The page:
A Path That Always Ends?
Stu Dent has red, gray, and blue flagstones for making a walk. He wants no two consecutive stones to be the same color, plus no consecutive pair of stones to have the same two colors in the same order, not repetition of three consecutive colors, etc.
Stu starts out by first laying a red stone, then a gray, and continues until he finishes laying the seventh stone.
Stu then finds himself stymied and unable to use any stone for the eighth without repetition of some color pattern. What were the colors of the first seven stones?
My Editorial Note: This situation suggests others questions as well...
- Under the same rules, could Stu ever lay the stones and get past the seventh stone?
- If Stu gets past the seventh stone, will there always be a stone that prevents continuation of the path?
- Is seven stones the least number of stones possible that will halt the process?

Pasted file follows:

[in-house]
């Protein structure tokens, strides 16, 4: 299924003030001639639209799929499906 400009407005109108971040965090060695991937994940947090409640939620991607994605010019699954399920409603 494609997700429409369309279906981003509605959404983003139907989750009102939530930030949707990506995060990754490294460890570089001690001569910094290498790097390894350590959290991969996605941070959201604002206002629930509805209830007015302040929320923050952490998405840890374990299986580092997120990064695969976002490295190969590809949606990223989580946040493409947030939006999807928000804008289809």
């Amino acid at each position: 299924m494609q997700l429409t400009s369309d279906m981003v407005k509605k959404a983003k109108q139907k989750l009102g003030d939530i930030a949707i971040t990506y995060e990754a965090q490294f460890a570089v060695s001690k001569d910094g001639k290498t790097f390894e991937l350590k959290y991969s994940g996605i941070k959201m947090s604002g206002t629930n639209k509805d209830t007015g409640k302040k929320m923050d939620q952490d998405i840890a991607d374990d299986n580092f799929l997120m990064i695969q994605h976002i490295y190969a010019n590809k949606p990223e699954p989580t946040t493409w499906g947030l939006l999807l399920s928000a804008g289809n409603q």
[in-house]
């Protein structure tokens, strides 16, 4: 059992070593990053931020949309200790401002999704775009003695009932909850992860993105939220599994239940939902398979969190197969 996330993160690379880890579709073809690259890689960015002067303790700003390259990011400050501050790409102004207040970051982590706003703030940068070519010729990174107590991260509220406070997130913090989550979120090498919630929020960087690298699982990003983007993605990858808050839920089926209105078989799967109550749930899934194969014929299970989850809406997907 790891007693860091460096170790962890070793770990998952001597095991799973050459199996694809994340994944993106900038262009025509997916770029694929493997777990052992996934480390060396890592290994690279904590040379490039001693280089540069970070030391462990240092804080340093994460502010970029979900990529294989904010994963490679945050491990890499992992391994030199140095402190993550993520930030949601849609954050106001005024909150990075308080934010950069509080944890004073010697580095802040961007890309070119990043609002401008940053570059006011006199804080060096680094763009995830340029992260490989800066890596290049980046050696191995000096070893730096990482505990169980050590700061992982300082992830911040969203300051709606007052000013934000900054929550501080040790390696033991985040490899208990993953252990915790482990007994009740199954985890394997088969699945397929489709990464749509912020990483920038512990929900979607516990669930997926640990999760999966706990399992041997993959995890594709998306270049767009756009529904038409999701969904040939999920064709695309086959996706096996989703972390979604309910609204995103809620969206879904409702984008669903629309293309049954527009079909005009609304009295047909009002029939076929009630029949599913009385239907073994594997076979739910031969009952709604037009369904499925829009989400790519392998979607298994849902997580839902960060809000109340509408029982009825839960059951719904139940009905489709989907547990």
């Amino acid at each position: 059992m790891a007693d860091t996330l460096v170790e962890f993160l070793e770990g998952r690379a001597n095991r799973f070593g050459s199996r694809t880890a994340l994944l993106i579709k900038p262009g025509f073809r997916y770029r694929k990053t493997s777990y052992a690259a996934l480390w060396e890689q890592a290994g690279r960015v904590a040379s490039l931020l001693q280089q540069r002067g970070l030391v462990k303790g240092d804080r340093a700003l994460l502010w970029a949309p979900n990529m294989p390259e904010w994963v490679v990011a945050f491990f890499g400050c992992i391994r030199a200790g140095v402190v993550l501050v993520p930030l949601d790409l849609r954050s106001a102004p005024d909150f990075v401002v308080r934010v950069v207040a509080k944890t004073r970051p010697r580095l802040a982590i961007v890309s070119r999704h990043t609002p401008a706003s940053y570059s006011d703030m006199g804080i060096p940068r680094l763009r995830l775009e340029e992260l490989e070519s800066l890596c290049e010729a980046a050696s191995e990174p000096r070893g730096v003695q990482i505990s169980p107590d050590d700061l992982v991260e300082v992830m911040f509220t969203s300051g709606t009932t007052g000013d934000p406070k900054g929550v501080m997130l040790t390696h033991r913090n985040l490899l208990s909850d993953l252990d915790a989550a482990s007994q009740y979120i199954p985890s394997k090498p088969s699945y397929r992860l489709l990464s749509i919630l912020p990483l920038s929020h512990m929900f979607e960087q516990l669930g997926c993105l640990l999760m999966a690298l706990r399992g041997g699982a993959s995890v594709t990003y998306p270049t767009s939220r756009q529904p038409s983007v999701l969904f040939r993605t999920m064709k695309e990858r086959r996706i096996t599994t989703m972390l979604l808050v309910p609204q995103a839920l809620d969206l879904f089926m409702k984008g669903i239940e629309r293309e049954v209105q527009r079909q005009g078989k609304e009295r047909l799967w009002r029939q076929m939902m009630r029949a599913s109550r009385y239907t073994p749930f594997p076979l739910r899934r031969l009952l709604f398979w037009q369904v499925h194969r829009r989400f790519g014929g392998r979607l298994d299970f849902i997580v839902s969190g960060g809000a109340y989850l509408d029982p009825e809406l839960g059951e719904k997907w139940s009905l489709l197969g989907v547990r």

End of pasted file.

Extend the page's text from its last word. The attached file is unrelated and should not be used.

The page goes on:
- What happens if there are four different colors for stones? n different colors?
Source: J.L.'s lesson plan (a former student)
Hint: Use some colored squares as manipulatives....try out Stu's process. Does a tree diagram help?
Solution Commentary: J.L. writes: "I like this problem because its main requirement is insight, ingenuity, and mental gymnastics, rather than formal mathematical training..... Red, gray, red, blue, red, gray, red. Stu now cannot use red, for then there would be two consecutive reds. He cannot use gray because there would be two consecutive red-grays. He cannot use blue, for then there would be two consecutive red-gray-red-blues. Any other pattern for the first seven stones would have allowed a choice for the eighth not involving a repetition."
Do you agree with her last claim? And how did you do in your explorations of the other questions posed?